Black Rat Snake
It's the most widely distributed rat snake with a range extending from New England south through Georgia and west across the northern parts of Mississippi, Louisiana, and Alabama, and north through Oklahoma to southern Wisconsin. Isolated populations can be found both in northern New York and southern Canada.
There aren't any subspecies currently recognized by scientists (see species/taxonomy below). The black rat snake is a medium-sized snake with an average length ranging from 40 to 70 inches (1,0 to 1,77 m), and as its name suggests, is completely black except for the white chin and belly.
The species is also known by other common names like the Texas rat snake or pilot black snake. In some areas, they are called simply “black snakes” and are often confused with racers like the southern black racer, but unlike them, the black rat snake has keeled scales.
Black rat snakes usually inhabit woodlands but can be often found in a variety of other habitats like river floodplains, swamp borders, rocky hillsides, mountain ledges, farmlands or open fields.
They have also adapted to live in more developed areas, residing in houses, yards, and farm buildings where they hunt down mice. These snakes are very skillful climbers and will climb high up in trees to find prey, but also climb rafters in barns and other buildings.
Species / Taxonomy
Old and New World rat snakes were commonly classified in the same genus, Elaphe, up until early 2000's.
Now rat snakes found in North America are considered more closely related to the king snakes like the California kingsnake than to the Old World rat snake species.
But since then the black rat snake scientific classification has undergone several changes in recent years. The species was moved to an entirely separate genus with 3 new species also proposed.
These snakes were previously placed in the genus Elaphe, as Elaphe obsoleta, but phylogenetic studies moved them to the genus Pantherophis as the western rat snake (Pantherophis obsoletus). In 2008, the genus Scotophis was resurrected for the 3 species but subsequent studies dismissed these changes.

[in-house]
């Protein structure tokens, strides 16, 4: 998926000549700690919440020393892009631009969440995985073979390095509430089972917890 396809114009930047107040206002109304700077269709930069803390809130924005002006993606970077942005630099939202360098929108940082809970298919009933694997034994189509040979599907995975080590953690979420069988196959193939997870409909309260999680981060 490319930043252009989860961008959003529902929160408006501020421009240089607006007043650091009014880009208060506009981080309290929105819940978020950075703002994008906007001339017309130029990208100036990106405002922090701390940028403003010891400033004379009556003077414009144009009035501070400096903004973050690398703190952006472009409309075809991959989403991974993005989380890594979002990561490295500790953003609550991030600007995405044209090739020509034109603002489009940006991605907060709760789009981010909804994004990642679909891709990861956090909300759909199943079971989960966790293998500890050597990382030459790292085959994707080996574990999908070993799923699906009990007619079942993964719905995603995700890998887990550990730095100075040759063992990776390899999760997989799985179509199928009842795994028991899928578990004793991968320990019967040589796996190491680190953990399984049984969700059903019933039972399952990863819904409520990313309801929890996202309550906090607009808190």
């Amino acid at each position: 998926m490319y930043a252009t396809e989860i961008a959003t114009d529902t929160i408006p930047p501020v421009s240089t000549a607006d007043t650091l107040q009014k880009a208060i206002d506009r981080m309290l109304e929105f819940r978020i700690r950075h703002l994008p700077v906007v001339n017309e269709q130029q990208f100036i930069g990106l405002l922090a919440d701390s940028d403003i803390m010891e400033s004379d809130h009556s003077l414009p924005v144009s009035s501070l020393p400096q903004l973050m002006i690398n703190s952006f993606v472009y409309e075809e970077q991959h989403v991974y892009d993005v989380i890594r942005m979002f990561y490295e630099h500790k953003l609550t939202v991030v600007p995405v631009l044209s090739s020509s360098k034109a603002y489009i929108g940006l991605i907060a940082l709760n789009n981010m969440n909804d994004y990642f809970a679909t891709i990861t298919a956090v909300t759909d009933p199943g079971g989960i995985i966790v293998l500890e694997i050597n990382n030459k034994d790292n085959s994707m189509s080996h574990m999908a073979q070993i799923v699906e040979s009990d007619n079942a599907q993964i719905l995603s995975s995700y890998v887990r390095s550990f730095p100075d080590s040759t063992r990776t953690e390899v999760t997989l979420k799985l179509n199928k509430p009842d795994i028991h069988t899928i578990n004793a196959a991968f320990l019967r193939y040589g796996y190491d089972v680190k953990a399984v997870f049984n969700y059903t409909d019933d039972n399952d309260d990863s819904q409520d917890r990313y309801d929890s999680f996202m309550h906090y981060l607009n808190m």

The other species with these changes were the central ratsnake (Pantherophis spiloides) and the eastern ratsnake (Pantherophis alleghaniensis), even though the 3 species are morphologically identical. With more recent studies indicating that the central ratsnake and the eastern ratsnake interbreed freely in Ontario.
Diet / Feeding
Like boas and pythons the black rat snake is a powerful constrictor, once it catches it's prey, it will wrap the body around it and squeeze until the unfortunate animal dies.
Black rat snakes eat a variety of animals including lizards, frogs, chipmunks, squirrels, small rabbits, mice, rats, bats, voles, shrews, other small mammals and even other snakes.
They also eat birds and their eggs. Like other snakes, the digestion is a very slow process and sometimes it takes several days for a prey to be fully digested. While young snakes may feed on a weekly basis, older snakes will only feed 1 or 2 times a month.
Like most snake species the black rat snake is an egg layer or oviparous. The black rat snake usually mates only once a year, but if conditions permit, females will sometimes produce 2 clutches of eggs in a year. The species reaches sexual maturity at 3 or 4 years of age.
The mating season occurs in late May and early June, shortly after the snakes have emerged from hibernation in March or May. In preparation for mating and to communicate both males and females release pheromones.The mating act itself may last from a few minutes to a few hours.
Males will fight each other for the right to mate with the receptive females. The males will commonly mate with several females, that stay pregnant for a period of about 5 weeks.
The female black rat snake lays a clutch of 3 up to 30 eggs, in abandoned burrows, piles of dead leaves, rotten logs or under rocks. These will hatch in late August to early October around 65 to 70 days later.
The eggs measure roughly 2 inches in length, and when the young snakes hatch they are about 1foot (30 cm) long and are a pale gray with black or dark brown blotches along the back and sides. As they grow their color becomes darker until it becomes black.
Conservation / Threats
The black rat snake is one of the most common snake species found in Central and Eastern United States, and it's not listed as rare, threatened or endangered on a federal level.
The species is listed as Least Concern by IUCN because of its wide distribution, some tolerance to habitat modification and presumed large population numbers.
But still, these non-venomous snakes are often victims of roadkill and human persecution when mistaken with other venomous snake species like copperheads.
They are listed as special concern species in the state of Michigan as their habitat is being reduced due to land development.
Did You Know?
Because of the "Mojave toxin" the Mojave rattlesnake venom is regarded as the most toxic of any rattlesnake.